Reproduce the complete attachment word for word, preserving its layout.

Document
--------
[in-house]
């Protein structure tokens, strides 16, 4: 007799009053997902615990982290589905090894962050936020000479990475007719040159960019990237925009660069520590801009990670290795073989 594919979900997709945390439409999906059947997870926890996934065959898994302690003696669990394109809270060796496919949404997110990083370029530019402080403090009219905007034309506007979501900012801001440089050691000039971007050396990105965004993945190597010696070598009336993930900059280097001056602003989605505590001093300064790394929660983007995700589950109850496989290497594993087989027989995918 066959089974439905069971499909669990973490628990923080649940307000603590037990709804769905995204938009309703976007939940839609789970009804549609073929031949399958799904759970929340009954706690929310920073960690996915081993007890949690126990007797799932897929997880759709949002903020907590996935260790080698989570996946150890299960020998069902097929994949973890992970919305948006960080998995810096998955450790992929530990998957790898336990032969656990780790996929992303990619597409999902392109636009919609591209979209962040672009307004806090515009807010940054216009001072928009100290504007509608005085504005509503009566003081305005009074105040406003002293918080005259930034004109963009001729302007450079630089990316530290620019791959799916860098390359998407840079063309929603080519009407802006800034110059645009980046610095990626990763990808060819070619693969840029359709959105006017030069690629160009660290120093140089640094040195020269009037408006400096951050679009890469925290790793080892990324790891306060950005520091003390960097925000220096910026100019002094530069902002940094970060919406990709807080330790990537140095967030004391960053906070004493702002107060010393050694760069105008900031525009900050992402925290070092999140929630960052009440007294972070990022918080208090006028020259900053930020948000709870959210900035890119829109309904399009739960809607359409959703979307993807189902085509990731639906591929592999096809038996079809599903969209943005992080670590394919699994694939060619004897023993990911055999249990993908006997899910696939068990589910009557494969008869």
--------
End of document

[in-house]
């Protein structure tokens, strides 16, 4: 007799009053997902615990982290589905090894962050936020000479990475007719040159960019990237925009660069520590801009990670290795073989 594919979900997709945390439409999906059947997870926890996934065959898994302690003696669990394109809270060796496919949404997110990083370029530019402080403090009219905007034309506007979501900012801001440089050691000039971007050396990105965004993945190597010696070598009336993930900059280097001056602003989605505590001093300064790394929660983007995700589950109850496989290497594993087989027989995918 066959089974439905069971499909669990973490628990923080649940307000603590037990709804769905995204938009309703976007939940839609789970009804549609073929031949399958799904759970929340009954706690929310920073960690996915081993007890949690126990007797799932897929997880759709949002903020907590996935260790080698989570996946150890299960020998069902097929994949973890992970919305948006960080998995810096998955450790992929530990998957790898336990032969656990780790996929992303990619597409999902392109636009919609591209979209962040672009307004806090515009807010940054216009001072928009100290504007509608005085504005509503009566003081305005009074105040406003002293918080005259930034004109963009001729302007450079630089990316530290620019791959799916860098390359998407840079063309929603080519009407802006800034110059645009980046610095990626990763990808060819070619693969840029359709959105006017030069690629160009660290120093140089640094040195020269009037408006400096951050679009890469925290790793080892990324790891306060950005520091003390960097925000220096910026100019002094530069902002940094970060919406990709807080330790990537140095967030004391960053906070004493702002107060010393050694760069105008900031525009900050992402925290070092999140929630960052009440007294972070990022918080208090006028020259900053930020948000709870959210900035890119829109309904399009739960809607359409959703979307993807189902085509990731639906591929592999096809038996079809599903969209943005992080670590394919699994694939060619004897023993990911055999249990993908006997899910696939068990589910009557494969008869």